Breaks are a time for everyone to go home and relax and see family and friends, as well as get away from college. For everyone, that is, except athletes.
Every team has a time during the year when they miss out on a break. This means staying around on a quiet campus, practicing and preparing for an upcoming game or tournament.
Women’s lacrosse just experienced this with Easter as they had a game on Saturday, which they won, 12-11, against Indiana (Pa.). Kimberly Masterton, a senior on the lacrosse team, has never experienced a spring break in the four years she has been here.
This, though, doesn’t bother her.
“It doesn’t make a difference to me that we never have spring break because of lacrosse,” Masterton said.
The main reason for this is that the team is very close, and they can do what they want on spring break after their college years are past.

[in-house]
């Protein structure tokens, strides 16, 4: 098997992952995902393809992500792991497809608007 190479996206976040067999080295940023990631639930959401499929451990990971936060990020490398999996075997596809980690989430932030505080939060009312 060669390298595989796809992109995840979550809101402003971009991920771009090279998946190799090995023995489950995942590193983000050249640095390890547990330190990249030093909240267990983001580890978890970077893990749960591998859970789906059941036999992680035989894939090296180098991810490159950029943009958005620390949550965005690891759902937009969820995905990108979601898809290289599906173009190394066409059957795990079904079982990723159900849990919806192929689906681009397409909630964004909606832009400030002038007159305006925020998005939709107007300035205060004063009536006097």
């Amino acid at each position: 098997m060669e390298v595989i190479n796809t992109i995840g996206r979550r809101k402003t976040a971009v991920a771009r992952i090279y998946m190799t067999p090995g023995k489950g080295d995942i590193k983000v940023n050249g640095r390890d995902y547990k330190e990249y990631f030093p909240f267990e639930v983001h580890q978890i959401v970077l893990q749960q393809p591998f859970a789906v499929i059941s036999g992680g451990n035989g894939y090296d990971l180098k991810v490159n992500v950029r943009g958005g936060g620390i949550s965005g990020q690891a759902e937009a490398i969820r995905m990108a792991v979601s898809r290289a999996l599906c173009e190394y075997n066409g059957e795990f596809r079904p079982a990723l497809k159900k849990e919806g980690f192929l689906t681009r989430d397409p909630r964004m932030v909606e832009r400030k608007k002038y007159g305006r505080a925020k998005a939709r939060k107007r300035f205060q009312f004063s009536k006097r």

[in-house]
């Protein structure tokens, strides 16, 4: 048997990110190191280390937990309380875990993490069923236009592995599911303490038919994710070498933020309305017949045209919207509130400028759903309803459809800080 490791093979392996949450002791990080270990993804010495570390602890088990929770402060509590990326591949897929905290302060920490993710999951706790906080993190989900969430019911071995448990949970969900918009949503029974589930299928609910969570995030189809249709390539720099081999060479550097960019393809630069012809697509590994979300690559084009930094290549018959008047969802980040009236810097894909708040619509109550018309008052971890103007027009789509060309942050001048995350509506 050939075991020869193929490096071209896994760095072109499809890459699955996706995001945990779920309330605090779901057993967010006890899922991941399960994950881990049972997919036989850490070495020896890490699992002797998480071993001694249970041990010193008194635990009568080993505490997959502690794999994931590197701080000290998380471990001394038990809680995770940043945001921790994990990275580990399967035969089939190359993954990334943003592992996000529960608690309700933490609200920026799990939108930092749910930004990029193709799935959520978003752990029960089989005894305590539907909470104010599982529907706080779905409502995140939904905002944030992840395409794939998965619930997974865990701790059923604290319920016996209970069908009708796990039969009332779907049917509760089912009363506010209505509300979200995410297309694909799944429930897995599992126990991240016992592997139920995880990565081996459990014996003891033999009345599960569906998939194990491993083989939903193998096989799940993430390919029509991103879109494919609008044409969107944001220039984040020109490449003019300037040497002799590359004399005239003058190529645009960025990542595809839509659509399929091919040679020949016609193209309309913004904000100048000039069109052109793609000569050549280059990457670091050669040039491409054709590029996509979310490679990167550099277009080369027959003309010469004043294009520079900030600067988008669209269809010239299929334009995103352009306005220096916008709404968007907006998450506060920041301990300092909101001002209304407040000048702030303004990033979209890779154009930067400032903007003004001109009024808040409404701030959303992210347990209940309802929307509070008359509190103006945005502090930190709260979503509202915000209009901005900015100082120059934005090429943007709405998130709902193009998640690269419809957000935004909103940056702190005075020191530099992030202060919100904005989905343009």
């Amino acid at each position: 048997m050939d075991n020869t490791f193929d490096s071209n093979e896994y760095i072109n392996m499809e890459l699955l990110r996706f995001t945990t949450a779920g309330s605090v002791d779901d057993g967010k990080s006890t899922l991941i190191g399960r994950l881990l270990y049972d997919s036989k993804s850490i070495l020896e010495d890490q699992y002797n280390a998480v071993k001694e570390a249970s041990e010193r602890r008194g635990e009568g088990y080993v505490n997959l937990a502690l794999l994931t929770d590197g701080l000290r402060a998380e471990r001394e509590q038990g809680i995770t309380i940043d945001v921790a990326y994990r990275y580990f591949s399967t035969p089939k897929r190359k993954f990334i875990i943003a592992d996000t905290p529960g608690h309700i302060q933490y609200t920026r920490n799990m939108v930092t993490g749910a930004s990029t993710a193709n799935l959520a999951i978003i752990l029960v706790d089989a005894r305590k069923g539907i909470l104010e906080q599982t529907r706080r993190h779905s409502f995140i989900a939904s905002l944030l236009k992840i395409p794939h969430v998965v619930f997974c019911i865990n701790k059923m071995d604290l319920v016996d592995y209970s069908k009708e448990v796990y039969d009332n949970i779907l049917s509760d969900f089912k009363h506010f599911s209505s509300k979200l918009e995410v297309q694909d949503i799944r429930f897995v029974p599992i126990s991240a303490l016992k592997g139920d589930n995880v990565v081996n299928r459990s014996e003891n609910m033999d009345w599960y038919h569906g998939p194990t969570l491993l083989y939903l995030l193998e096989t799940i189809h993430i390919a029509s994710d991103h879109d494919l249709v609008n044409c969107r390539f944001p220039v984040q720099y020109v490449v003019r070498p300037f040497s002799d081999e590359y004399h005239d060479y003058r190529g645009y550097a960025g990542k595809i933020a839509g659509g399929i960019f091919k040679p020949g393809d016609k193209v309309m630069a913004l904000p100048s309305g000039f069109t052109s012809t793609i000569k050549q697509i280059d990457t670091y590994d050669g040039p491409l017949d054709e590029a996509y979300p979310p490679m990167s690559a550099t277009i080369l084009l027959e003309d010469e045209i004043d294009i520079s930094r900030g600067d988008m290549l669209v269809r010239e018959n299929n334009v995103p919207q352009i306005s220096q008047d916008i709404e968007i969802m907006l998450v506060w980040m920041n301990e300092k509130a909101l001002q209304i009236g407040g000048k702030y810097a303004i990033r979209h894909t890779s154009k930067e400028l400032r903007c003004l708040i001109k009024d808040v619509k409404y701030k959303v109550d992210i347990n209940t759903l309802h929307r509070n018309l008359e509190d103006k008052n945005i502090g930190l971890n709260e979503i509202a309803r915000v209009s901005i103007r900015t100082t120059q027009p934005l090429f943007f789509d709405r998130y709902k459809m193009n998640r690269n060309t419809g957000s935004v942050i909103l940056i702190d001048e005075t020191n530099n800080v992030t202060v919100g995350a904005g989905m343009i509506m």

“It’s a good experience and many memories–good and bad–have come out of team spring break trips,” Masterton said.
Masterton also thinks athletes understand that missing breaks is essential to success.
“There is so much preparation that needs to happen in order to get ready for the upcoming season or game, and we need all the time we can get, whether we want it or not,” Masterton said.
Men’s soccer player Oliver Gage, agrees that the preparation required warrants missing out on breaks. The soccer team comes in around two to three weeks before fall term begins, missing the last few weeks of summer.
“I like coming in early. We train twice a day with all the boys, which is great fun, meet all the new players, and it’s a good way to get ready for the season because there are no distractions,” said Gage, a graduate student.
During fall preseason, although the team is only training twice a day, there is not really much free time.
It doesn’t matter the campus is empty.
“Whenever we’re not training, we’re either sleeping or eating. It’s all about preparing properly for the next session,” Gage said.